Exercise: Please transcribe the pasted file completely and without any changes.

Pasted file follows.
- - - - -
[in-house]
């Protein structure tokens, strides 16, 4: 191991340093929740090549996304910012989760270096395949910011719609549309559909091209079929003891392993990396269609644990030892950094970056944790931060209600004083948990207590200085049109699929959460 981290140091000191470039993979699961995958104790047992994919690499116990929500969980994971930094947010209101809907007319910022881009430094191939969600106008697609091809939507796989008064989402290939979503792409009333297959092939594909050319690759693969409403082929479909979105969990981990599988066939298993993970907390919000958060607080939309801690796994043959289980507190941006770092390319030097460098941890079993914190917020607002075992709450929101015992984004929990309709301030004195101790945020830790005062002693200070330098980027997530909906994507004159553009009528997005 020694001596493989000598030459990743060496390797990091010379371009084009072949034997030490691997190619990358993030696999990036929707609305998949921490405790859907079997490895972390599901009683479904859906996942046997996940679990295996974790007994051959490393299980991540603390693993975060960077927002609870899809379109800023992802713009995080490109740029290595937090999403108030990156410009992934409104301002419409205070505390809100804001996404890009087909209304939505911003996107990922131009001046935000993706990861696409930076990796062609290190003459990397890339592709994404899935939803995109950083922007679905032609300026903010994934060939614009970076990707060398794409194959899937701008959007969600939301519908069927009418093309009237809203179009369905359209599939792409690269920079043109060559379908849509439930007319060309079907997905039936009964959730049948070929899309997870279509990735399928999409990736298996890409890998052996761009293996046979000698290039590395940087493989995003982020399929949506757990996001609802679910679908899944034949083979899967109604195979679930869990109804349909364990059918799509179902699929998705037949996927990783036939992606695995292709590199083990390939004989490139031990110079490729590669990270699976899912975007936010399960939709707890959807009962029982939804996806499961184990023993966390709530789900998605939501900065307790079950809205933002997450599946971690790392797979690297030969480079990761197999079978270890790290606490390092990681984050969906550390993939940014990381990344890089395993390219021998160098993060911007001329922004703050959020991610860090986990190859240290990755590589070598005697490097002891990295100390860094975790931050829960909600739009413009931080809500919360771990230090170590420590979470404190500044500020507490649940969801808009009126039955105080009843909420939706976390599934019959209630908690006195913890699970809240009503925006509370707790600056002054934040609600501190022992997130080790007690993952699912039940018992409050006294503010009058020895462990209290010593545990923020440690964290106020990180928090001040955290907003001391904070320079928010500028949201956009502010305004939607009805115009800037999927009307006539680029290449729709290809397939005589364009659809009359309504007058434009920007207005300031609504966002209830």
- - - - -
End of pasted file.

[in-house]
């Protein structure tokens, strides 16, 4: 191991340093929740090549996304910012989760270096395949910011719609549309559909091209079929003891392993990396269609644990030892950094970056944790931060209600004083948990207590200085049109699929959460 981290140091000191470039993979699961995958104790047992994919690499116990929500969980994971930094947010209101809907007319910022881009430094191939969600106008697609091809939507796989008064989402290939979503792409009333297959092939594909050319690759693969409403082929479909979105969990981990599988066939298993993970907390919000958060607080939309801690796994043959289980507190941006770092390319030097460098941890079993914190917020607002075992709450929101015992984004929990309709301030004195101790945020830790005062002693200070330098980027997530909906994507004159553009009528997005 020694001596493989000598030459990743060496390797990091010379371009084009072949034997030490691997190619990358993030696999990036929707609305998949921490405790859907079997490895972390599901009683479904859906996942046997996940679990295996974790007994051959490393299980991540603390693993975060960077927002609870899809379109800023992802713009995080490109740029290595937090999403108030990156410009992934409104301002419409205070505390809100804001996404890009087909209304939505911003996107990922131009001046935000993706990861696409930076990796062609290190003459990397890339592709994404899935939803995109950083922007679905032609300026903010994934060939614009970076990707060398794409194959899937701008959007969600939301519908069927009418093309009237809203179009369905359209599939792409690269920079043109060559379908849509439930007319060309079907997905039936009964959730049948070929899309997870279509990735399928999409990736298996890409890998052996761009293996046979000698290039590395940087493989995003982020399929949506757990996001609802679910679908899944034949083979899967109604195979679930869990109804349909364990059918799509179902699929998705037949996927990783036939992606695995292709590199083990390939004989490139031990110079490729590669990270699976899912975007936010399960939709707890959807009962029982939804996806499961184990023993966390709530789900998605939501900065307790079950809205933002997450599946971690790392797979690297030969480079990761197999079978270890790290606490390092990681984050969906550390993939940014990381990344890089395993390219021998160098993060911007001329922004703050959020991610860090986990190859240290990755590589070598005697490097002891990295100390860094975790931050829960909600739009413009931080809500919360771990230090170590420590979470404190500044500020507490649940969801808009009126039955105080009843909420939706976390599934019959209630908690006195913890699970809240009503925006509370707790600056002054934040609600501190022992997130080790007690993952699912039940018992409050006294503010009058020895462990209290010593545990923020440690964290106020990180928090001040955290907003001391904070320079928010500028949201956009502010305004939607009805115009800037999927009307006539680029290449729709290809397939005589364009659809009359309504007058434009920007207005300031609504966002209830």